Forgive me if I wander into gender stereotypes in this post. I have had a convergence of experiences that have me thinking about women, poetry and community.
Yesterday I read the New York Times book review of Cinderella Ate My Daughter by Peggy Orenstein. The book is full of thoughtful commentary about the so-called "princess phase" that many tween girls go through. I spend a lot time thinking about children and gender identity and gender roles. Children's toys are very gendered. If you wander into any toy aisle you can clearly tell where the store and the toymakers have placed the girl's toys (the hot pink aisle full of dolls and dresses) and the boy's toys (the dark blue aisle with blocks and guns). I worry about the gendering of play and how that affects us later in life. If I had been encouraged to play with blocks and trucks more, would I have been an engineer? If video games had been more gender-neutral, would I have followed my love of technology into a career?
On Friday I was in a small used bookshop looking in their poetry section. I was reminded of the history of poetry as a "man's world" as I had to really look to find books written by women. I forget this fact sometimes.
This morning I read this article about the "poetic renaissance" currently happening in Britain. Right now, there are three high profile poets that have made strides to get people talking about poetry. It just so happens that all three of these poets are women. They spoke about how the poetry community is still shaped like a grassroots movement with little competition. The article also brought to mind the idea that perhaps the feminine poetic voice was lacking, since Carol Ann Duffy is the UK's first female poet laureate in 340 years.
These convergences got me thinking about feminism. This is a word I use often. I read publications like Bitch and make/shift. I watch movies and television that have strong female characters. I have strong women in my life. My mother used the word feminism often, regardless of the fact that she was a homemaker. That was her choice. She later taught herself to use the computer and reentered the work force in her 40s. My 83 year-old grandmother, recently widowed, got a part time job where uses the computer regularly. I was a Girl Scout through high school. My closest friends are women. A majority of the poets and artists I know are women. I read mostly female poets. I run a feminist literary magazine. I am getting my MFA from Chatham, whose undergrad programs are still women only. Feminism has been normalized for me. So when I read about these gender issues, I have to say I'm more than a little biased toward surprise.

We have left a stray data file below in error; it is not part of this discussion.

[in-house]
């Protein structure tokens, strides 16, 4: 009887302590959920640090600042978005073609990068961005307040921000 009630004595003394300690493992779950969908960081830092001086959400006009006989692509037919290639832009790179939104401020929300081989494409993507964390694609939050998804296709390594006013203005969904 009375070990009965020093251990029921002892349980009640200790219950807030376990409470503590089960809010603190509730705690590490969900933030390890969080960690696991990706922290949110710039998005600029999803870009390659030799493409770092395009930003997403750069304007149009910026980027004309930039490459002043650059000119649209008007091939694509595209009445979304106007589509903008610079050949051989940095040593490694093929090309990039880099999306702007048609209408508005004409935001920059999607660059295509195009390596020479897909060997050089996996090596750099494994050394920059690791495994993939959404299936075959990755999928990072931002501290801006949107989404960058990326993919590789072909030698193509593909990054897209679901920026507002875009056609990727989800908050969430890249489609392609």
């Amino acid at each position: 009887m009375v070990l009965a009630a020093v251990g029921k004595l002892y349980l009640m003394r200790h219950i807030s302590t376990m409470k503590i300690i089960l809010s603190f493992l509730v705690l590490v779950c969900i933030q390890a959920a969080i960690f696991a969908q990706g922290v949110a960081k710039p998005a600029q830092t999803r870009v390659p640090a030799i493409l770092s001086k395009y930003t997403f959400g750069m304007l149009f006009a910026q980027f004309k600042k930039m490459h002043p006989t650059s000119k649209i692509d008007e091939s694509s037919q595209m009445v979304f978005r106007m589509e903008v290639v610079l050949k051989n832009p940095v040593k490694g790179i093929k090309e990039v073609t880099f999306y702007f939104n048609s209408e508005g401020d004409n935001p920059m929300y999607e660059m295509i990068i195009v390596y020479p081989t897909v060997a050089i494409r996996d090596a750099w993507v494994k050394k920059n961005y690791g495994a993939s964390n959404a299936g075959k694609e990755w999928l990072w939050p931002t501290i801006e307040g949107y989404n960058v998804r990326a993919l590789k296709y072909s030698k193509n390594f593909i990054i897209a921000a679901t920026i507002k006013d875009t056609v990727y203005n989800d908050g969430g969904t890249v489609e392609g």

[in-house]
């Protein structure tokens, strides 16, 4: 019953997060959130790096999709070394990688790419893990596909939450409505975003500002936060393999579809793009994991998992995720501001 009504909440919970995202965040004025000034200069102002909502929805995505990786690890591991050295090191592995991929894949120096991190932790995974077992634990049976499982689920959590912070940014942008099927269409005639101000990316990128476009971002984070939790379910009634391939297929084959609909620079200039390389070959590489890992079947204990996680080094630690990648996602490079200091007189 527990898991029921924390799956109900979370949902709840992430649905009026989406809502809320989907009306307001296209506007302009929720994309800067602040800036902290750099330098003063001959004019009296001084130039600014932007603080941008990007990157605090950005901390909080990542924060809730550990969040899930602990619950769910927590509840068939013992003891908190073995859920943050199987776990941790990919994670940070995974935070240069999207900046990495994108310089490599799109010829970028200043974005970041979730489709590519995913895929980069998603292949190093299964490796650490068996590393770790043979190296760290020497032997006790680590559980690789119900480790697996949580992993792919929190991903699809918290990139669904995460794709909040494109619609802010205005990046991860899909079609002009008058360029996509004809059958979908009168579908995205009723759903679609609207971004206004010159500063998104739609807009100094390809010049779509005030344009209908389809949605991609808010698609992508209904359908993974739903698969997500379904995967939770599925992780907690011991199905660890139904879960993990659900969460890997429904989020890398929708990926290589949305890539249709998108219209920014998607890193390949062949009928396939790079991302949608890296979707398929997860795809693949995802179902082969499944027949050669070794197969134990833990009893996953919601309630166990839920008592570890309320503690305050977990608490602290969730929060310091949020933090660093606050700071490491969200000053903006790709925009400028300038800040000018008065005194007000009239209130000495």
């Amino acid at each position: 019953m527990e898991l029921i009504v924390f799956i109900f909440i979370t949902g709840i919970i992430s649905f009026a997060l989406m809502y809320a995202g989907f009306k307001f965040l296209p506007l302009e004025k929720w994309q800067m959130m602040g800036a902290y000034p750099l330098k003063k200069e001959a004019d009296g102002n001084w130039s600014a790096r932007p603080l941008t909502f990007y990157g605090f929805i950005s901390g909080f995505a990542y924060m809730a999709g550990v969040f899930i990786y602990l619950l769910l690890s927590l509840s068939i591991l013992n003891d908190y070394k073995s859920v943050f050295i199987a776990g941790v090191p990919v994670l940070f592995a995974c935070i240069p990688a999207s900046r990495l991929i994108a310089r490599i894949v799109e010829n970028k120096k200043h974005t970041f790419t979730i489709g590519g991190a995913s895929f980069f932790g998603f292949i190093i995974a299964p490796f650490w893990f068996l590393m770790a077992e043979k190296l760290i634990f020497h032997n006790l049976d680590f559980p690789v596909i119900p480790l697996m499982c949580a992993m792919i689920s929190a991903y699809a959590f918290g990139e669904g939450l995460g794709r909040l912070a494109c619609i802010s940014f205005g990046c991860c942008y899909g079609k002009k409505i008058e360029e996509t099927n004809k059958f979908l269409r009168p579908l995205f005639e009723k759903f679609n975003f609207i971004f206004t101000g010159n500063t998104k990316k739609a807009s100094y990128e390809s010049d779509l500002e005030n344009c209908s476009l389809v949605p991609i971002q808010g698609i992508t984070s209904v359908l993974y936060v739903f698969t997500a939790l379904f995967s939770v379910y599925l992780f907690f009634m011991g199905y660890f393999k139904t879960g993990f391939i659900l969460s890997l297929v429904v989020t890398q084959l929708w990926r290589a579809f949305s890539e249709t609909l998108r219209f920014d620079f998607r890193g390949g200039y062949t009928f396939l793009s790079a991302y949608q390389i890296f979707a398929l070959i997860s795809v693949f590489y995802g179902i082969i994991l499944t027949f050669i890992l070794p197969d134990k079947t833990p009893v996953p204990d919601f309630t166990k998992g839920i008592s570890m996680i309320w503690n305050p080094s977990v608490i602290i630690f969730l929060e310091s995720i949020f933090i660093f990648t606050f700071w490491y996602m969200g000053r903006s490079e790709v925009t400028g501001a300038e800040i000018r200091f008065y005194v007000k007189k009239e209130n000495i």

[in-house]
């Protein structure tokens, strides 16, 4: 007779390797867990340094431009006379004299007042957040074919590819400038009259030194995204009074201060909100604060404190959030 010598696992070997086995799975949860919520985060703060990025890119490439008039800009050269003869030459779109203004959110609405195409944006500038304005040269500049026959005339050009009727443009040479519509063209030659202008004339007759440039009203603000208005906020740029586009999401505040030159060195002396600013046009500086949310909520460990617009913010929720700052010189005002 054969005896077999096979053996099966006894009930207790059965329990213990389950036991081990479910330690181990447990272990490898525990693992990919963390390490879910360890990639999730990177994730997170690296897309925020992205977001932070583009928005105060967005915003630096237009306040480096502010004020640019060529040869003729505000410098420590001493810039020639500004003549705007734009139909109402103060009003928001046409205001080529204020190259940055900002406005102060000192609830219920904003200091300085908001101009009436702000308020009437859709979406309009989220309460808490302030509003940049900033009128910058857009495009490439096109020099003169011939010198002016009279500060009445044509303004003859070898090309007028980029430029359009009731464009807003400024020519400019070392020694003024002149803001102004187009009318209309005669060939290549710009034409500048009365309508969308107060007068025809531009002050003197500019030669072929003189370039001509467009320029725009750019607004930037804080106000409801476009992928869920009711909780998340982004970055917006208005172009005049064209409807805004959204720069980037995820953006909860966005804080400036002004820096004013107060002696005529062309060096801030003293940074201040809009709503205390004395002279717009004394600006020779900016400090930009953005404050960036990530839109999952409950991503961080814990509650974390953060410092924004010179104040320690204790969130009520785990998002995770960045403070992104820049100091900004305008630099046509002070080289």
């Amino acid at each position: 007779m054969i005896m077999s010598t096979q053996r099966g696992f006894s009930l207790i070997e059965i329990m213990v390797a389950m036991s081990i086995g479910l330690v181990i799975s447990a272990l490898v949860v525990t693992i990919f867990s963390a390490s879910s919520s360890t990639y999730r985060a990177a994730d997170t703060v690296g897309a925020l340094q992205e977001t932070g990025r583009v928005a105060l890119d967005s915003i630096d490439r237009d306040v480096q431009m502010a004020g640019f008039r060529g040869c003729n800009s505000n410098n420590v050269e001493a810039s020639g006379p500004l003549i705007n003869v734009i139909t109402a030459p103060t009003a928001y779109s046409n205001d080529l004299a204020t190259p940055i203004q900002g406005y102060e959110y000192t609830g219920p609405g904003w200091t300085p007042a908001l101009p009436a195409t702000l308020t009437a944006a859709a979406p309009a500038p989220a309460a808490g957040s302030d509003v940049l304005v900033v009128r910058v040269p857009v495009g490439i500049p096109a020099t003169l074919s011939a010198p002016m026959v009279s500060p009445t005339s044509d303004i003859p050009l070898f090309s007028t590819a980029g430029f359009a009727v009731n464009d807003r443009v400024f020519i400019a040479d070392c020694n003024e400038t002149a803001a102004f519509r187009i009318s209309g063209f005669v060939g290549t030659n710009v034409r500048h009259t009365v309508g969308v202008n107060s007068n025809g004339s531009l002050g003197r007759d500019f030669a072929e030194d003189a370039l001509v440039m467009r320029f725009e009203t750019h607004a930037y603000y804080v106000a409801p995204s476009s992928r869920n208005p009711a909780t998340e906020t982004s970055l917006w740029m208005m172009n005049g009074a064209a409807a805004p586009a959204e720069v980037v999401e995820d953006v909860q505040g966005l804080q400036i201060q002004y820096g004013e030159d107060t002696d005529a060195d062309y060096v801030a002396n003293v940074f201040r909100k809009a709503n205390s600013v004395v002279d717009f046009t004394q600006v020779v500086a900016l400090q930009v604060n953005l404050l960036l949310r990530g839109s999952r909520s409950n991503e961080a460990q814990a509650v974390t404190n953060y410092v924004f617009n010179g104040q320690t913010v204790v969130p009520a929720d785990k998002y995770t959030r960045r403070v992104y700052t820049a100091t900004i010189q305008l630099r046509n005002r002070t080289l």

These past two years I have really come to understand the importance of writing and community. I have developed friendships within the local literary community and beyond and it has made all the difference in my writing. The workshop method is based on this principle. Writing should not exist in a vacuum. Ideas should be shared and tested, refined and shaped. Mentors and teachers should foster creativity and growth in their students.
As I have wandered through these thoughts, I can't help but wonder if my experiences with the power of community and poetry have been influenced by my feminism. By that I mean, do I have this community because women tend form supportive, non-competitive communities based on my mutual growth? Is my experience this strange phenomenon that won't hold true outside of my current community? Clearly, men can be good at building communities too and I realize I'm generalizing. But I have heard this from other writers too. A poet that we published in the first issue of Weave said she had resigned herself to competing in the poetic world against the poet stereotype of old men with long white beards writing about the fields and birds. When we solicited her for a submission and then invited her to read, she commented on how wonderful it was to find such a strong community of women. Her experiences have not been my own. I can't know whether her experiences are biased in the other direction. Perhaps there is more of a middle ground.
And perhaps it is what you make it. Maybe whatever community I belong to in the future will be the one I create. Maybe it will include more men. Who knows what San Francisco will bring? Perhaps the LGBT community will influence my literary community in ways I can't predict (since I'll be living about 100 feet from the Castro). Perhaps I will have a larger age-range of poets. Maybe I will find a mentor that is younger than me. Who knows?